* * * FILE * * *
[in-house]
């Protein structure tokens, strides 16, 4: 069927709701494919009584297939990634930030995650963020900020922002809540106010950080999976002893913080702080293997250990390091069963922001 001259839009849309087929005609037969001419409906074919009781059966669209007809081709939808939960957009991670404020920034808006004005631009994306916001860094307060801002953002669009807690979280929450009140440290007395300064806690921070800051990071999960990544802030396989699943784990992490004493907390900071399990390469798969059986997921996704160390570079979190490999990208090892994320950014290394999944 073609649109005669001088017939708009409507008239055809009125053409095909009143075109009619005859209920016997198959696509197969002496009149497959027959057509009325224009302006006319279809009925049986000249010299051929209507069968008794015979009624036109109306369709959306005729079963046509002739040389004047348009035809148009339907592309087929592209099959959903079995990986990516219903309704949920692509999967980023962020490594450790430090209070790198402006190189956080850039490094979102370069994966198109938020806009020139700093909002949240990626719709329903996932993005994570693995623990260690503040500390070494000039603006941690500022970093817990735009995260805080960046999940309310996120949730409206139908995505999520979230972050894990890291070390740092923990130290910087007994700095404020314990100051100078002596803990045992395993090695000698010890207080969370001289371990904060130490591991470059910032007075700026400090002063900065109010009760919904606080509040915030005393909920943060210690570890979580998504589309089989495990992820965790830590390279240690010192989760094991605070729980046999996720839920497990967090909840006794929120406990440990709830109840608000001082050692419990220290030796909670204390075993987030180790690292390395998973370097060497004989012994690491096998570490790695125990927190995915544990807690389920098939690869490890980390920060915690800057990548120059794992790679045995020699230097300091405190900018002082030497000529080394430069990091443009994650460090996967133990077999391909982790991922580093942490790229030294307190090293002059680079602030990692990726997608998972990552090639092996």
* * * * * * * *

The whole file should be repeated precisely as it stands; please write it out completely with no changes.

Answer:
[in-house]
């Protein structure tokens, strides 16, 4: 069927709701494919009584297939990634930030995650963020900020922002809540106010950080999976002893913080702080293997250990390091069963922001 001259839009849309087929005609037969001419409906074919009781059966669209007809081709939808939960957009991670404020920034808006004005631009994306916001860094307060801002953002669009807690979280929450009140440290007395300064806690921070800051990071999960990544802030396989699943784990992490004493907390900071399990390469798969059986997921996704160390570079979190490999990208090892994320950014290394999944 073609649109005669001088017939708009409507008239055809009125053409095909009143075109009619005859209920016997198959696509197969002496009149497959027959057509009325224009302006006319279809009925049986000249010299051929209507069968008794015979009624036109109306369709959306005729079963046509002739040389004047348009035809148009339907592309087929592209099959959903079995990986990516219903309704949920692509999967980023962020490594450790430090209070790198402006190189956080850039490094979102370069994966198109938020806009020139700093909002949240990626719709329903996932993005994570693995623990260690503040500390070494000039603006941690500022970093817990735009995260805080960046999940309310996120949730409206139908995505999520979230972050894990890291070390740092923990130290910087007994700095404020314990100051100078002596803990045992395993090695000698010890207080969370001289371990904060130490591991470059910032007075700026400090002063900065109010009760919904606080509040915030005393909920943060210690570890979580998504589309089989495990992820965790830590390279240690010192989760094991605070729980046999996720839920497990967090909840006794929120406990440990709830109840608000001082050692419990220290030796909670204390075993987030180790690292390395998973370097060497004989012994690491096998570490790695125990927190995915544990807690389920098939690869490890980390920060915690800057990548120059794992790679045995020699230097300091405190900018002082030497000529080394430069990091443009994650460090996967133990077999391909982790991922580093942490790229030294307190090293002059680079602030990692990726997608998972990552090639092996």